Howard’s Words Heeded Against Thunder

Dwight Howard vented his frustration following Wednesday’s loss to the Kings, trying to urge his team on to play with more focus, energy and urgency. It simply was not present in the first game following the All-Star break.

For one game, it was all there. For their next trick, making the effort consistent on a game-to-game basis.

Against Oklahoma City, Howard led with both his words and his actions. He scored a season-high-tying 40 points and anchored a defense that packed the paint and kept Russell Westbrook and Kevin Durant on the outside. The Thunder, a team still in transition after acquiring Kendrick Perkins from the Celtics on Thursday’s trade deadline, could not match the Magic’s intensity and fell 111-88 at Amway Center on Friday.

Howard was Howard. He had his third straight 30-point game and absolutely destroyed Oklahoma City inside. Absolutely destroyed.

Serge Ibaka fouled out midway through the fourth quarter and Nick Collison and Cole Aldrich could barely put up any resistance. With Perkins and Nazr Mohammed still in transit after Thursday’s trades, Oklahoma City was forced to go small. That made life even easier for Howard.

Still Howard had to convert and dominate. Nothing was handed to him as Oklahoma City played physical and fouled hard — Howard picked up his 15th technical foul of the season in continued arguing with officials. Howard shot 16 for 20 from the floor and 8 for 12 on his free throws — a 79.1 percent true shooting percentage.

Howard had a monster game offensively, but as always his impact was felt more at the defensive end.

Stan Van Gundy had some high praise for his team’s defense tonight and he should. For a team that has shown little consistency in the last month and a half or so of the season, games like this show exactly what kind of potential the team has.

Oklahoma City shot only 33.3 percent from the floor. The Thunder posted a 95.7 offensive efficiency and 39.1 percent effective field goal percentage. Very good work by the Magic defense.

Kevin Durant scored 23 points, but shot only 7 for 22. Russell Westbrook had 18 points, but also struggled in shooting 7 for 19. The Thunder were kept out of the paint for the most part — except for a few moments in the first and third quarters. Oklahoma City’s 10-for-25 shooting on 3-pointers kept the team in the game until Orlando could completely pulled away in the final quarter.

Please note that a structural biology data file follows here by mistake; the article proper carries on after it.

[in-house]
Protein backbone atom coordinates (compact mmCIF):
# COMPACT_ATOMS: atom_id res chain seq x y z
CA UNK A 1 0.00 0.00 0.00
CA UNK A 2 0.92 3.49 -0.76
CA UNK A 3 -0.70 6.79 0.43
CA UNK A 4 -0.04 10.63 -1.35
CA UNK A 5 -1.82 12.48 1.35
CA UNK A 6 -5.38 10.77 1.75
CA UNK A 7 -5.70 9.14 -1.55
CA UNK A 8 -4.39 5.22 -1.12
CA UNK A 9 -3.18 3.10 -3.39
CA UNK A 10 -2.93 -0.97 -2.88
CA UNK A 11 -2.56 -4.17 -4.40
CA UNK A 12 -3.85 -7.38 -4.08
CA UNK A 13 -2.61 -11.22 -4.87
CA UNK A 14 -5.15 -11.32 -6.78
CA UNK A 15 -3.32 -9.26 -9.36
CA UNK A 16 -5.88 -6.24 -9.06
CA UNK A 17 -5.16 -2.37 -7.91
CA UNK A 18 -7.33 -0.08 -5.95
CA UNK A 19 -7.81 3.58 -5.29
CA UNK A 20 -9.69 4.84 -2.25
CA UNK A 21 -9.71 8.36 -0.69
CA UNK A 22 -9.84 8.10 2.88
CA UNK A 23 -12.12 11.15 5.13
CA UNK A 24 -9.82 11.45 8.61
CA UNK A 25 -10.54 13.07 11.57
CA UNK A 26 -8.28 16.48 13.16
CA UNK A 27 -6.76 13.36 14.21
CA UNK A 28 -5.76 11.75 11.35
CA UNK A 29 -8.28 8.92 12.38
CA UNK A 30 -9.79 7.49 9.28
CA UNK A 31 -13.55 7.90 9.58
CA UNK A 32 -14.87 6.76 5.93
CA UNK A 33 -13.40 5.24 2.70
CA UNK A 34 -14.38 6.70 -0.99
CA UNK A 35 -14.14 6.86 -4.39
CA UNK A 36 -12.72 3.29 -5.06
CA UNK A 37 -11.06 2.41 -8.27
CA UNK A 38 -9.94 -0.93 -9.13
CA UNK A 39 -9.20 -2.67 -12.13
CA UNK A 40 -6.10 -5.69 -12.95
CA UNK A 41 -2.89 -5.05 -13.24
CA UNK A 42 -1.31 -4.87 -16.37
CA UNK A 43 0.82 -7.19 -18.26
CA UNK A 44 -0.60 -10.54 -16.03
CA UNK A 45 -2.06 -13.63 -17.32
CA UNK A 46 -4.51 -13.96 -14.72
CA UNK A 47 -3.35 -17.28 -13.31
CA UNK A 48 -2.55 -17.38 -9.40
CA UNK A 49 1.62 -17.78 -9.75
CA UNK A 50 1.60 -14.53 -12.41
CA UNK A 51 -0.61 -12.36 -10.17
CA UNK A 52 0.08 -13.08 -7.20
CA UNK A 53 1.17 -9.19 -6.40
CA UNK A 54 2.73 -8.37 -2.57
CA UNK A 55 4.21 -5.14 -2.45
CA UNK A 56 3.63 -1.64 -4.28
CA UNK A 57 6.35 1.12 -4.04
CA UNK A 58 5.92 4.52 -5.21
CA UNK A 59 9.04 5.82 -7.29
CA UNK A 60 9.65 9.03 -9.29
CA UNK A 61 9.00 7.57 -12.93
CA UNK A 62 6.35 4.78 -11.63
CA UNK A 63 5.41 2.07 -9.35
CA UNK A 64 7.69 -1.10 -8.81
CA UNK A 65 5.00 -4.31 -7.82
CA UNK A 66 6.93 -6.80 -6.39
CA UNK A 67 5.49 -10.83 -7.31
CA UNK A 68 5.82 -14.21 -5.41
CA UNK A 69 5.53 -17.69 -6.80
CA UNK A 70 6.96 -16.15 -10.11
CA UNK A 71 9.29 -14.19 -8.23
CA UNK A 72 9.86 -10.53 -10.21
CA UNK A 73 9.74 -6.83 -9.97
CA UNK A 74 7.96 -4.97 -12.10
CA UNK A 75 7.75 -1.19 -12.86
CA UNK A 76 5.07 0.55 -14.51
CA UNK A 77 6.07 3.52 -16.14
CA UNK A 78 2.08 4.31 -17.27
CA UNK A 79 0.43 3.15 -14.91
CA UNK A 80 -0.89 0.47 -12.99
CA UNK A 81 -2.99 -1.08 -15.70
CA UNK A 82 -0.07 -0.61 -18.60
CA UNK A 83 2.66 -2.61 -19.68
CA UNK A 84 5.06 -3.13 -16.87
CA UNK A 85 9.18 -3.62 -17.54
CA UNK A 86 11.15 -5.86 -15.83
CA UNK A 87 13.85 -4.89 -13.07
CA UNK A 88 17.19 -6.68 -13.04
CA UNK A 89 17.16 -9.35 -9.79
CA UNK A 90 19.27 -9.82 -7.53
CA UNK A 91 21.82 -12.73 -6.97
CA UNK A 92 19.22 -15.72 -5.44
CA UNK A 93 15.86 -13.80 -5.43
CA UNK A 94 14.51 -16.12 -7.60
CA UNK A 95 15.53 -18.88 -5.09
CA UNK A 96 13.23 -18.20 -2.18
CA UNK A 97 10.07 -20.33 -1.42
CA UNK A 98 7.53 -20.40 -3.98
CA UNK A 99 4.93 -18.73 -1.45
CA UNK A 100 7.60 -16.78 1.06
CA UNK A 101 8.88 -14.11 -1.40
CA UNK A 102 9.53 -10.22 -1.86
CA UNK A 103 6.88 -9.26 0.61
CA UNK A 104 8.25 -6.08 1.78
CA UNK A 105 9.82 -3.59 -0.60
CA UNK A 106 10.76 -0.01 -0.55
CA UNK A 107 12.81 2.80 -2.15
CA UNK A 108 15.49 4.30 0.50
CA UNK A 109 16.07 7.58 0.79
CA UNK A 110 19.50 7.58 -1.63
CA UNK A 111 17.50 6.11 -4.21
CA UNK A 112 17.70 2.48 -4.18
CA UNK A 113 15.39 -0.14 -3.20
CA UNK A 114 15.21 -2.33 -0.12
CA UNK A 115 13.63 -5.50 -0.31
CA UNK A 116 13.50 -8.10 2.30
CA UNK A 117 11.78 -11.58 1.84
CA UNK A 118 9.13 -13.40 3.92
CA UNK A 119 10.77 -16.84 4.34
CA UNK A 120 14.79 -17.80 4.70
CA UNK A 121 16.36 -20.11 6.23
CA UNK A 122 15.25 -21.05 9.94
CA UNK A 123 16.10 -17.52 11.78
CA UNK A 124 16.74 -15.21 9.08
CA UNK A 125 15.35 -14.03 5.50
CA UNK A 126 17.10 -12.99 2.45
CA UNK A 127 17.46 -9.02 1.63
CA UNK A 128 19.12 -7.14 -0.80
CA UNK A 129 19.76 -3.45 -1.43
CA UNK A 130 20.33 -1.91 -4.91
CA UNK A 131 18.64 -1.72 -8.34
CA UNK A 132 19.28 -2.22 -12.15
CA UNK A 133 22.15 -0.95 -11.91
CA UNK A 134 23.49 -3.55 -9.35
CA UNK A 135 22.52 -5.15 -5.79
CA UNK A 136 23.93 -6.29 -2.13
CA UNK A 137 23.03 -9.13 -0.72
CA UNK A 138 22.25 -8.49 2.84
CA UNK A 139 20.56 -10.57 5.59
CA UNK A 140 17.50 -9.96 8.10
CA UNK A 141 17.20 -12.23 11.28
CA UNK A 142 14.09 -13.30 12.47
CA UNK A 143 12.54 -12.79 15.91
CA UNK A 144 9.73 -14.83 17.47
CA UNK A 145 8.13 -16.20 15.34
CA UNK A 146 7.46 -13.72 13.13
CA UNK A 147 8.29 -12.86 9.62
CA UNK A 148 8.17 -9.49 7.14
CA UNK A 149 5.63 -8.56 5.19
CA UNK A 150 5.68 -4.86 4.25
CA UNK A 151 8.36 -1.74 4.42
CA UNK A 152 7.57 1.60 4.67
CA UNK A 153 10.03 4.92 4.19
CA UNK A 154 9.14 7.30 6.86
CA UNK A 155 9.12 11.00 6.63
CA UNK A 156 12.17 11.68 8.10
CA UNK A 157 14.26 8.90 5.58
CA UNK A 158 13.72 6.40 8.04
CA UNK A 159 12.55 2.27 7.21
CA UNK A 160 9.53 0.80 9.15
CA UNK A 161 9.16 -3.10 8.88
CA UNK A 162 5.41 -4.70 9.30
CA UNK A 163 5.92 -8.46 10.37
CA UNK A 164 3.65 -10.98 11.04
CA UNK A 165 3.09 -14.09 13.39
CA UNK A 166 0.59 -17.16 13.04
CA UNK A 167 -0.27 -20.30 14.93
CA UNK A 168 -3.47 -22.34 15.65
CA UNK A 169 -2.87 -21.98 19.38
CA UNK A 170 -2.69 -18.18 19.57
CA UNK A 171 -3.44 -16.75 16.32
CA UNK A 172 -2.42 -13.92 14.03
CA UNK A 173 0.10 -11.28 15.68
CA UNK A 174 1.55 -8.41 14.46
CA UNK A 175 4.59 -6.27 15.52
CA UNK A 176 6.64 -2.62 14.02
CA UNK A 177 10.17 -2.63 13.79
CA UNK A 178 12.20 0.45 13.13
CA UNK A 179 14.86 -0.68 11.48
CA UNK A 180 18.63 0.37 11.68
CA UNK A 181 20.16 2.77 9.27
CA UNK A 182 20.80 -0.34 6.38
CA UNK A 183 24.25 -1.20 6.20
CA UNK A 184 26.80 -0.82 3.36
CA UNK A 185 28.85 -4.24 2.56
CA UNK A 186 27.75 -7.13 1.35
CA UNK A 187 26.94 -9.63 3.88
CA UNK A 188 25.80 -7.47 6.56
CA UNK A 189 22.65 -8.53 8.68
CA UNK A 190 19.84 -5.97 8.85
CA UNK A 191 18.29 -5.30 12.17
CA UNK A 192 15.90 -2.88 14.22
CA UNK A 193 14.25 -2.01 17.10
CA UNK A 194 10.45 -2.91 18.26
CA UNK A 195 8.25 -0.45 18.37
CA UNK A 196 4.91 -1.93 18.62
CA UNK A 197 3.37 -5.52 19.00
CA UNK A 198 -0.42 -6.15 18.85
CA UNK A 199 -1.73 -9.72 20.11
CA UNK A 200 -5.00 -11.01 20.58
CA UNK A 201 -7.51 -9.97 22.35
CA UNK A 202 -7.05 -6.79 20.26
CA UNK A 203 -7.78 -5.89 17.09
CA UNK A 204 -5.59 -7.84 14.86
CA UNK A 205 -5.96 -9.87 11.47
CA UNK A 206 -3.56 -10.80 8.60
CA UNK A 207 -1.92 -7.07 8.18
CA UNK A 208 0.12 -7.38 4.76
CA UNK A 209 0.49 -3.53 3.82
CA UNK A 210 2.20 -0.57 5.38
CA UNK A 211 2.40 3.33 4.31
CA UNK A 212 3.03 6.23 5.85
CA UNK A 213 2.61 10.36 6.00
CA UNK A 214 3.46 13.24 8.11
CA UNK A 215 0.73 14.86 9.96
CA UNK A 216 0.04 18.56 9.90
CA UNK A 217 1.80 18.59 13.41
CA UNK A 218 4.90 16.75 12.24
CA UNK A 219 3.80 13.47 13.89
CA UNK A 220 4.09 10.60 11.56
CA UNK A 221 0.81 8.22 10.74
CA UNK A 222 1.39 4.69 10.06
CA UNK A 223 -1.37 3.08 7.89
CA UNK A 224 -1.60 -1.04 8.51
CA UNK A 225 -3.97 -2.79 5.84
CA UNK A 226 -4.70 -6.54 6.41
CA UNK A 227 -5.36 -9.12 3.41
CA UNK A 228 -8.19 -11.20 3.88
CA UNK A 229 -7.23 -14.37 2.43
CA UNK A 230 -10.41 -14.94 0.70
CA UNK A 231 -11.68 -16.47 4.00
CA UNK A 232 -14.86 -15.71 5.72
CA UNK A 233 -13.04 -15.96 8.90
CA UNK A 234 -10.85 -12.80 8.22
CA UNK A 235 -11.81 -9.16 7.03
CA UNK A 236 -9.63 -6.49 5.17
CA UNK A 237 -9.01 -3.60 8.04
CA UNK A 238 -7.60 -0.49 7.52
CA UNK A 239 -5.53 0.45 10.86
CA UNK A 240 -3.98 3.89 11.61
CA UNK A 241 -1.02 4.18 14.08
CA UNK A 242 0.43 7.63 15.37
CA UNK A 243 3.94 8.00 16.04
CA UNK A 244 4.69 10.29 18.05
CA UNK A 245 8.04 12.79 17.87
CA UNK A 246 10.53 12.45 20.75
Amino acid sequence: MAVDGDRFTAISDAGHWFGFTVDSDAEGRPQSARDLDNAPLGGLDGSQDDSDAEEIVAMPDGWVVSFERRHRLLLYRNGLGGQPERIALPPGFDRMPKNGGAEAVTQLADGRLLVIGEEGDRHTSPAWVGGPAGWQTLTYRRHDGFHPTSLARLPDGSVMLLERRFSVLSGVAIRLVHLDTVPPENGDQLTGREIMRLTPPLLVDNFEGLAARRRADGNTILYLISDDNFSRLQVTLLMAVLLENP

Orlando opened up an 18-point lead in the third quarter and saw it quickly shrunk to eight. Howard made it 10 to end the third. Then Orlando started hitting 3-pointers and moving the ball again. And it was game over.

The Magic got a great effort from everyone on the roster.

Jason Richardson had 17 points, making five of his seven 3-pointers including a few that set the pace in the first quarter. JJ Redick added 16, scoring in a variety of ways including on some nice runners and from long range.

Jameer Nelson, Hedo Turkoglu and Gilbert Arenas had good games distributing the ball too. Nelson had 14 points to go with nine rebounds and five assists. Turkoglu finished with 10 assists and seven points. Arenas, who still struggled with his shot, looked to attack the paint and had four assists. He could have finished better at the rim, but his aggression was good.

The three combined to post a 30.3 percent assist percentage. Orlando did a good job moving the ball when not getting it into Dwight.

And then did a good job getting it into Dwight. Howard did have 32.9 percent usage rate and committed half the team’s 10 turnovers. You can see how much Orlando leaned on its team leader.

They appeared to respond to his call to play with the right intensity throughout. Sometimes a public calilng out is exactly what the doctor ordered.

Of course a short-term cure will not cut it. The trick, again, is to do it the next game. 

Philip Rossman-Reich

About Philip Rossman-Reich

Philip Rossman-Reich is the managing editor for Crossover Chronicles and Orlando Magic Daily. You can follow him on twitter @OMagicDaily

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